Need help assessing which of your projects could use some outsourcing and how to find the best freelancers and agencies for the job? Check out our FREE downloadable planning tool, DIY (Do It Yourself) vs. DFY (Done For You) at the end of this blog.
Flexibility vs Reliability
Other things to consider when thinking of an agency vs a freelancer is flexibility. A freelancer will often be very responsive to your needs, even when they fall outside of normal business hours. The “price you pay” for going with an individual freelancer is if they get sick, have a personal crisis or any number of life altering events, your project may be put on hold for long periods of time.
In contrast, an agency has multiple contacts who are specialists in their field and when one team member goes missing, another can usually act in their stead. Therefore, the risk of your project, or tasks, running afoul remains low. An agency, however, cannot typically be a part of your practice’s team. There are a few exceptions to this rule, such as a Virtual Assistant Agency (VA).
Benefits of a Virtual Assistant (VA) Agency
A virtual assistant agency contracts with VA freelancers and matches them up with a company’s needed work. At Be the Change Career Consulting, we hired a VA through an agency to handle and implement a social media presence for our organization. Her name is Doris Brandford and even though she was hired through an agency, she maintains her own freelancing business called Skycee Virtual Solutions. Doris has become part of our organization’s team, often joining us for our weekly meetings to better understand the needs and direction of our business. Doris explains, “Joining your company was a seamless process. You all had clear goals and tasks that you wanted completed and also allowed me the freedom to give my input and work within the purview of your organization while still maintaining my autonomy.” Doris went on to say that providing a virtual assistant with well-defined, organized tasks or projects and providing a main point of contact in an organization is a must.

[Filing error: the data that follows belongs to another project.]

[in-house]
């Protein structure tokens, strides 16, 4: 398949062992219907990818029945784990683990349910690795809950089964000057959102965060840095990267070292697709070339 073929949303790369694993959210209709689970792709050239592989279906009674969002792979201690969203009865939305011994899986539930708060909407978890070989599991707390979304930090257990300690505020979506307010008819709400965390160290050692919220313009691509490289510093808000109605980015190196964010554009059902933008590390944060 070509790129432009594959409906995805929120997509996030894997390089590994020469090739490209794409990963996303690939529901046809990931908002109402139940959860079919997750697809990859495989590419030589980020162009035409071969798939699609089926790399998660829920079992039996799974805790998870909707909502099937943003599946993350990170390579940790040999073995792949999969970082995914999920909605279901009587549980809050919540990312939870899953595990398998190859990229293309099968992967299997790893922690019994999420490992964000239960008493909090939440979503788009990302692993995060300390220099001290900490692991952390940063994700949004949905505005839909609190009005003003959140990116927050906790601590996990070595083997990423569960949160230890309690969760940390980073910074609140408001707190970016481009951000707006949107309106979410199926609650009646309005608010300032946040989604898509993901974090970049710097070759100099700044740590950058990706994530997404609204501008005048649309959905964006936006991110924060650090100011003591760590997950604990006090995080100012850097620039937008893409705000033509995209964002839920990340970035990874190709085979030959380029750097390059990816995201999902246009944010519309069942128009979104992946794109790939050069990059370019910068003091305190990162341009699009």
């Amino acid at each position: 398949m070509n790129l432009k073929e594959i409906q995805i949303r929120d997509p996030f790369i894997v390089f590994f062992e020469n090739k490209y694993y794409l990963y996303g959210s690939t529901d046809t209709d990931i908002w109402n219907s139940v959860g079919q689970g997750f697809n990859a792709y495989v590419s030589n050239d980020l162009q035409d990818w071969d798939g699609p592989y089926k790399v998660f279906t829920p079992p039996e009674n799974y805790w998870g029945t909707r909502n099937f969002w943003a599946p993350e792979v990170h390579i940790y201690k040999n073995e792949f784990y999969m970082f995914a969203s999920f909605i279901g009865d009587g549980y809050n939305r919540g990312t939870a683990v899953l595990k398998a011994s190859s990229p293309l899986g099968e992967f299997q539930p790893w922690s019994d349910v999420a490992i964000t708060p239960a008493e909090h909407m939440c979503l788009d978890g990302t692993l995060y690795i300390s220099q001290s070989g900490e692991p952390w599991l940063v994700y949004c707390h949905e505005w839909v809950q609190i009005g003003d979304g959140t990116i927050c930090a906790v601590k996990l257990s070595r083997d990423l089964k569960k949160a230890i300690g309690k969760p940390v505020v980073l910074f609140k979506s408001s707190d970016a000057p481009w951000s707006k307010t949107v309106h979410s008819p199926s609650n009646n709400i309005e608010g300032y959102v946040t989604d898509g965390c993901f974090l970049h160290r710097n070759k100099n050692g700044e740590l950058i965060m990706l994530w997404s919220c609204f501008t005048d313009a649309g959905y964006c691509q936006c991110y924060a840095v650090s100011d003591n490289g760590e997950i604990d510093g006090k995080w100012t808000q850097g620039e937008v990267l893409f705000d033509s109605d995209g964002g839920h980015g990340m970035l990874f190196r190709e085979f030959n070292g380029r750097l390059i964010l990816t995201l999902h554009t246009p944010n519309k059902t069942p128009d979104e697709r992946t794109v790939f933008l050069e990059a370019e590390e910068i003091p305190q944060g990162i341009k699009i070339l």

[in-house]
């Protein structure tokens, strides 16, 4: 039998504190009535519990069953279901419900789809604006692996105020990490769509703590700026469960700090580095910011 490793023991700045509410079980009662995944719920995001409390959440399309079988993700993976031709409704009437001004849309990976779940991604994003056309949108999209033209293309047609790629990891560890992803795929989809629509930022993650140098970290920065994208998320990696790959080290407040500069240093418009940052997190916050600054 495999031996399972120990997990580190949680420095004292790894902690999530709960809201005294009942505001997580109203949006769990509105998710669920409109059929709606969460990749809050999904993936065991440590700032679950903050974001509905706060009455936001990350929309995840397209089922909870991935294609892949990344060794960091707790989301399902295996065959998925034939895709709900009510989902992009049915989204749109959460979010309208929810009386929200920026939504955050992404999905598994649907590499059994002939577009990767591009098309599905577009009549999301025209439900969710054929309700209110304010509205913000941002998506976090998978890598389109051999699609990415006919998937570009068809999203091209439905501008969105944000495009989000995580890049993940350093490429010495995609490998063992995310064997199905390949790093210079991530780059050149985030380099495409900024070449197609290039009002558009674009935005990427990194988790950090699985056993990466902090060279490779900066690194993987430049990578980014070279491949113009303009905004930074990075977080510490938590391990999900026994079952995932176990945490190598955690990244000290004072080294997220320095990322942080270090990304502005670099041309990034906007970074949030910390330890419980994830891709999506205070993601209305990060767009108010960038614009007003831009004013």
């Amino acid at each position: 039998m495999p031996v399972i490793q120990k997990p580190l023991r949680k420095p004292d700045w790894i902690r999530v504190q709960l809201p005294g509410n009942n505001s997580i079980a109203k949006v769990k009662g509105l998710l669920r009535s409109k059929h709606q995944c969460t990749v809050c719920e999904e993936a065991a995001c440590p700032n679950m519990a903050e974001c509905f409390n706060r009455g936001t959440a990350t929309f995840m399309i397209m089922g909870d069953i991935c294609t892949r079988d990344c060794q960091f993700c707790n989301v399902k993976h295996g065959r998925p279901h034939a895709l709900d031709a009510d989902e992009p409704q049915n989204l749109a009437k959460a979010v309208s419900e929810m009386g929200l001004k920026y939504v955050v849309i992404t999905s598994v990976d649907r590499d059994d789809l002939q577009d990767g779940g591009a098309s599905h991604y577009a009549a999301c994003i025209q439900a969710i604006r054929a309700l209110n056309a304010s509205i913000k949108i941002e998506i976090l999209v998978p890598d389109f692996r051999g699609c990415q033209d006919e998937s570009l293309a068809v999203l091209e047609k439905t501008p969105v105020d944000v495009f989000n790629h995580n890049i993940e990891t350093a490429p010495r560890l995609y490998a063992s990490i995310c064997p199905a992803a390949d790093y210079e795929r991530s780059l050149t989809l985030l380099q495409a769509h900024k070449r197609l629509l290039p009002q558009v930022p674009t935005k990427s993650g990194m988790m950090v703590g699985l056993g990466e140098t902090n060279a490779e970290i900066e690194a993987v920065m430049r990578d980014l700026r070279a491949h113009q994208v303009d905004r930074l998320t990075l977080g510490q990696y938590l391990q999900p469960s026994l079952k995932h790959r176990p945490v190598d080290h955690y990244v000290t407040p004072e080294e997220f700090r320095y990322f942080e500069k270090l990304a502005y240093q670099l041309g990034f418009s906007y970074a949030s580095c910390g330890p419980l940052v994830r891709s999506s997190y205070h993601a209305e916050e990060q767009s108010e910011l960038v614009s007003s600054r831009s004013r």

As you can see, there are reasonable cost saving ways to obtain the help you need to build your new coaching practice faster and will free up time for you to do the client work that got you into doing private practice in the first place. You are now one step closer to knowing who to turn to help meet your practices’ needs. So, go forth and outsource!
Download our FREE planning tool, DIY (Do It Yourself) vs. DFY (Done For You): The ultimate guide for deciding when to hire freelancers or an agency for your career coaching practice will help you assess and priortize where you need the most help in building your private practice and how to identify the right freelancer or agency to do the job.